A whole lot of planet Earth's problems could be solved if we had some easy way of recapturing carbon dioxide from the atmosphere and converting it into readily usable fuel. Obviously.
There exists a hard way of doing this involving the usage of prohibitively expensive catalysts to flip carbon dioxide into carbon monoxide, which can then be combined with hydrogen resulting in everyday fuels like kerosene and gasoline. Via this hard way, the nature of the required catalysts—extra stuff needed to make reactions occur more quickly—makes it so that you're putting in more energy to break down the CO2 than you're getting in return.
In a paper published Monday in Nature Energy, researchers from École polytechnique fédérale de Lausanne (EPFL) describe a new catalyst for splitting carbon dioxide that, in their words, is the foundation for the first ever low-cost carbon-dioxide splitting system. It relies on two materials, tin oxide and copper oxide, both of which are readily abundant on Earth, and offers a CO2 to CO conversion efficiency of nearly 14 percent.
The CO2 splitting process here is electrolysis, generally. An anode (positively charged wire) and cathode (negatively charged) are dunked in a liquid solution with some CO2 as some current is passed between them, with the result being the decomposition of the CO2 into carbon monoxide and oxygen. It sounds easy, but the challenge is in not putting more energy into the process than you're getting out in return in the form of broken down CO2. This is where catalysts come in.
The catalyst used in the new process consists of an atomic layer of tin oxide deposited on copper oxide nanowires, which form the anode and cathode. Copper, as a classic electrical conductor, is natural enough for usage in an electrolytic system, but it suffers from something called overpotential when used as electrodes in a system like this. Basically, energy winds up going "missing" in the process and escapes as heat. Efficiency is lost.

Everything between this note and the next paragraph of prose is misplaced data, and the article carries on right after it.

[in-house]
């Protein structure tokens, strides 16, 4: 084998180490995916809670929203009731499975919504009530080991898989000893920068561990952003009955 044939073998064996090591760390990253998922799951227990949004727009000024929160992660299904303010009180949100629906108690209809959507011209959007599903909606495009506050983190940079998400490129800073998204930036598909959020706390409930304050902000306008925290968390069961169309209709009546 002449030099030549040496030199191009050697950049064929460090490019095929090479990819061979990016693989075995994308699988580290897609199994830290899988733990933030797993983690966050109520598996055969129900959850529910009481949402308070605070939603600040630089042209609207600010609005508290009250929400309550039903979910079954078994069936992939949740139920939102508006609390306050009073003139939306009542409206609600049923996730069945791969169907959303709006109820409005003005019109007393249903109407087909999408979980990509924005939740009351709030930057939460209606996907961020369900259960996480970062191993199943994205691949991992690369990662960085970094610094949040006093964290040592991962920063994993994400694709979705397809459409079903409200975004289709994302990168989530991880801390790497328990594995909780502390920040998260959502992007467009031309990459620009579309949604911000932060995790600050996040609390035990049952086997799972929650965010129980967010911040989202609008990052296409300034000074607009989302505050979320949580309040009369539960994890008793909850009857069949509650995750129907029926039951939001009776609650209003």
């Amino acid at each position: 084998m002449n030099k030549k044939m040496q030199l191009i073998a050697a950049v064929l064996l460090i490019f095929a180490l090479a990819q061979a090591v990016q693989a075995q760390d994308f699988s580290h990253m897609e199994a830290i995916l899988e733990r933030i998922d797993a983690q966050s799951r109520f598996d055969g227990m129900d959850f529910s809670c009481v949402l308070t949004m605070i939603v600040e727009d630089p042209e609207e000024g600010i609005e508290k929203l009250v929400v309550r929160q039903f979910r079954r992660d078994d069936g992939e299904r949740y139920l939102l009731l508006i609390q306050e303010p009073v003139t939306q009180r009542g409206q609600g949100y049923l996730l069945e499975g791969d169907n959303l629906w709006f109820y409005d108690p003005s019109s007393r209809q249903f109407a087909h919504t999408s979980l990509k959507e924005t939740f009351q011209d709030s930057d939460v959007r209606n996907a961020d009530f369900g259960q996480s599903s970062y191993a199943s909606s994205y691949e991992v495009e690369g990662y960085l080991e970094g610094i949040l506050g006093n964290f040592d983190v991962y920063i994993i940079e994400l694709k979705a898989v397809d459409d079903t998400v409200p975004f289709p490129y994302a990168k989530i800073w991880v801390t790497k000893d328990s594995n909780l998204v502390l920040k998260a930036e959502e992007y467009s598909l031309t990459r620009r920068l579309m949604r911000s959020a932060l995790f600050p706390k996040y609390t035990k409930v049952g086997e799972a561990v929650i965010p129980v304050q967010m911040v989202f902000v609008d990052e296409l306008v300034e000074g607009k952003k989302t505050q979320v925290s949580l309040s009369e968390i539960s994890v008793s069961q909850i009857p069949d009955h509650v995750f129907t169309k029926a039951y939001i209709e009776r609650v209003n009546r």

The EPFL researchers have gotten around this by doping the wires with tin oxide. The liquid bath the electrodes are then placed needs to be then finely tuned in terms of pH and ion gradients, which is tough. They managed to maintain this fine tuning by way of a thin membrane placed in the solution between the two wires.
Even with the help of catalysts, splitting CO2 is still an "uphill" process. It takes energy to accomplish. Here, that energy is supplied via solar cells. So, none of this is magic—we still owe the process an energy input, but solar energy plus the careful tweaking described above gives us something that looks like a relatively free transaction.
"This is the first time that such a bi-functional and low-cost catalyst is demonstrated," offers EPFL researcher Marcel Schreier in a statement. "Very few catalysts—except expensive ones, like gold and silver—can selectively transform CO2 to CO in water, which is crucial for industrial applications."